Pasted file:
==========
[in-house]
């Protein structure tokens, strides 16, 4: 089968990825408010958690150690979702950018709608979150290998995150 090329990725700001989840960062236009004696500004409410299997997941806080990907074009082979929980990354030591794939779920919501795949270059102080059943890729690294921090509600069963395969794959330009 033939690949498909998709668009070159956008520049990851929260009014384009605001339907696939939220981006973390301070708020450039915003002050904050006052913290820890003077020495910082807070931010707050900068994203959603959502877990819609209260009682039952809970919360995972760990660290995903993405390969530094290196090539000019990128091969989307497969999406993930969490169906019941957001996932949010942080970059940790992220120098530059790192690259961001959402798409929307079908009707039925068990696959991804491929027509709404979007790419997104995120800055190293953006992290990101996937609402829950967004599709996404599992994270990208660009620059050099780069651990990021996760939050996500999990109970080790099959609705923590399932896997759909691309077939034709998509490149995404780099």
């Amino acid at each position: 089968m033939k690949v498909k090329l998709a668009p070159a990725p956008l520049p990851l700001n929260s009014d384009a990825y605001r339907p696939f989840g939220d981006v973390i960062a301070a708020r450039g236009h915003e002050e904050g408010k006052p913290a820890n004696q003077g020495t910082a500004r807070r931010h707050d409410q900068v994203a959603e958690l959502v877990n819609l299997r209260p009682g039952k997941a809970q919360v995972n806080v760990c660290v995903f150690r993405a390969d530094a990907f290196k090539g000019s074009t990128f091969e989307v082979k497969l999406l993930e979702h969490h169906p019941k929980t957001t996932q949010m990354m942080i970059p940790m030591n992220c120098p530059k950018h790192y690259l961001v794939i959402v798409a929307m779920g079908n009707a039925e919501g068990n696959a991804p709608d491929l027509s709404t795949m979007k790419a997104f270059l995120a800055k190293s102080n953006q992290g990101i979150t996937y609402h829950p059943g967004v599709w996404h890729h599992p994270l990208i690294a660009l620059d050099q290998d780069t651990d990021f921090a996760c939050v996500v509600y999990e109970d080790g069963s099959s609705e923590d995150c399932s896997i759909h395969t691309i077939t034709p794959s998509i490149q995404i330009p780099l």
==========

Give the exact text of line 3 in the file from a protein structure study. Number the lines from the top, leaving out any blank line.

């Amino acid at each position: 089968m033939k690949v498909k090329l998709a668009p070159a990725p956008l520049p990851l700001n929260s009014d384009a990825y605001r339907p696939f989840g939220d981006v973390i960062a301070a708020r450039g236009h915003e002050e904050g408010k006052p913290a820890n004696q003077g020495t910082a500004r807070r931010h707050d409410q900068v994203a959603e958690l959502v877990n819609l299997r209260p009682g039952k997941a809970q919360v995972n806080v760990c660290v995903f150690r993405a390969d530094a990907f290196k090539g000019s074009t990128f091969e989307v082979k497969l999406l993930e979702h969490h169906p019941k929980t957001t996932q949010m990354m942080i970059p940790m030591n992220c120098p530059k950018h790192y690259l961001v794939i959402v798409a929307m779920g079908n009707a039925e919501g068990n696959a991804p709608d491929l027509s709404t795949m979007k790419a997104f270059l995120a800055k190293s102080n953006q992290g990101i979150t996937y609402h829950p059943g967004v599709w996404h890729h599992p994270l990208i690294a660009l620059d050099q290998d780069t651990d990021f921090a996760c939050v996500v509600y999990e109970d080790g069963s099959s609705e923590d995150c399932s896997i759909h395969t691309i077939t034709p794959s998509i490149q995404i330009p780099l």